Prune to shape and clean out—dead wood and worn out branches, along with weak and spent canes. Spring is the time to correct problems with overall form, or reduce the height of roses that are outgrowing their space. Most roses bloom on new wood, and tend to have reduced bloom on old canes.
Let the "Rule of Thumb" be your guide: New growth about the diameter of your thumb make the best canes. If the branch is bigger than your ordinary loppers can tackle (1-1/2 inches or larger), it should be removed.
For most rose bushes, leaving 6 to 8 strong, healthy canes is ideal to produce a full, shapely plant, without overcrowding. Floribundas or shrub roses tend to have more branches by nature, so you may want to leave more canes on those types of roses. For most roses, spring pruning should reduce the overall height of the bush to 18 to 24 inches. The shorter you prune, the fewer blooms you will have, but the blooms will be larger. Leaving taller canes will produce smaller blooms in more abundance. Remove all dead, damaged, and diseased canes. Also remove crossing branches, and thin so the bush is open and ready to accommodate new growth.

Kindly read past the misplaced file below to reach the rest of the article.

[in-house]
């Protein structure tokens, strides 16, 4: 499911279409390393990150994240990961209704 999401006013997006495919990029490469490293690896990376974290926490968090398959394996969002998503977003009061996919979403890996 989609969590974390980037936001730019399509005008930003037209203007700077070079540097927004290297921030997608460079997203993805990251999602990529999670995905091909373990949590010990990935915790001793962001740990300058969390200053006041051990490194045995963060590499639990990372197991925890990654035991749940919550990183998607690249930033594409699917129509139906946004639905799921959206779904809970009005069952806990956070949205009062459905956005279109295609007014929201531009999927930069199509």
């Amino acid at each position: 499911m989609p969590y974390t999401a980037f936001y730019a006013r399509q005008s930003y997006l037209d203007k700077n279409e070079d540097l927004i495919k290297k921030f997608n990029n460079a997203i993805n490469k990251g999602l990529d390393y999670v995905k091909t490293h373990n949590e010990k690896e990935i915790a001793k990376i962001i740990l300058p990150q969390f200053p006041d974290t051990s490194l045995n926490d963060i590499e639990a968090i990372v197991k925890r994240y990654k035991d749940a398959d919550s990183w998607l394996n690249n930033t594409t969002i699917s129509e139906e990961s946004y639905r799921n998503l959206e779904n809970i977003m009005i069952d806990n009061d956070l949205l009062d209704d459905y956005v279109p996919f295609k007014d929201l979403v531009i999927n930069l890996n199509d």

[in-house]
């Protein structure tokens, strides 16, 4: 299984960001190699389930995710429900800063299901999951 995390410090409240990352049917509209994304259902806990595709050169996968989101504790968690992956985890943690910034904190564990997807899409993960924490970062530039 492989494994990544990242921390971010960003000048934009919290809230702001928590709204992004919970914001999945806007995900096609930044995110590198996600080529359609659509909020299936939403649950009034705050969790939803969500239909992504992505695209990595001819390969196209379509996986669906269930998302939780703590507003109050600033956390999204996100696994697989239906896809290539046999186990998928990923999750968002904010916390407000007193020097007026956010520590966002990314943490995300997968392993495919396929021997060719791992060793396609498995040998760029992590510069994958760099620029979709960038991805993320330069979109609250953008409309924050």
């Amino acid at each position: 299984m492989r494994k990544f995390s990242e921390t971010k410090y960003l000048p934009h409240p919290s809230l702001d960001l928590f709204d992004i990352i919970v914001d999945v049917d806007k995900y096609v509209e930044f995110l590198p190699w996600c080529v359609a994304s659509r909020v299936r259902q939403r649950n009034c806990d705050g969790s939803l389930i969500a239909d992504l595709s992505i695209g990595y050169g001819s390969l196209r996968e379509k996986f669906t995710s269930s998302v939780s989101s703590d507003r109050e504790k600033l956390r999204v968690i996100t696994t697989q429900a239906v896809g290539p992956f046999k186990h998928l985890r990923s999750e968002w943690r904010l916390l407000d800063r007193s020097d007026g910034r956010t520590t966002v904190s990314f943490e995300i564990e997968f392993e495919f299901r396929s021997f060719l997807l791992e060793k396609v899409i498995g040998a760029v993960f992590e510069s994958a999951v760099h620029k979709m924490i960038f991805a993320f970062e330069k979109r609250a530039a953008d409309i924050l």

Spring pruning is dependent on the weather. Keep an eye on your plants and the temperatures; time your pruning just as the new growth starts. You generally don't want to prune if there is still a chance of a hard frost, which would damage the tender new growth.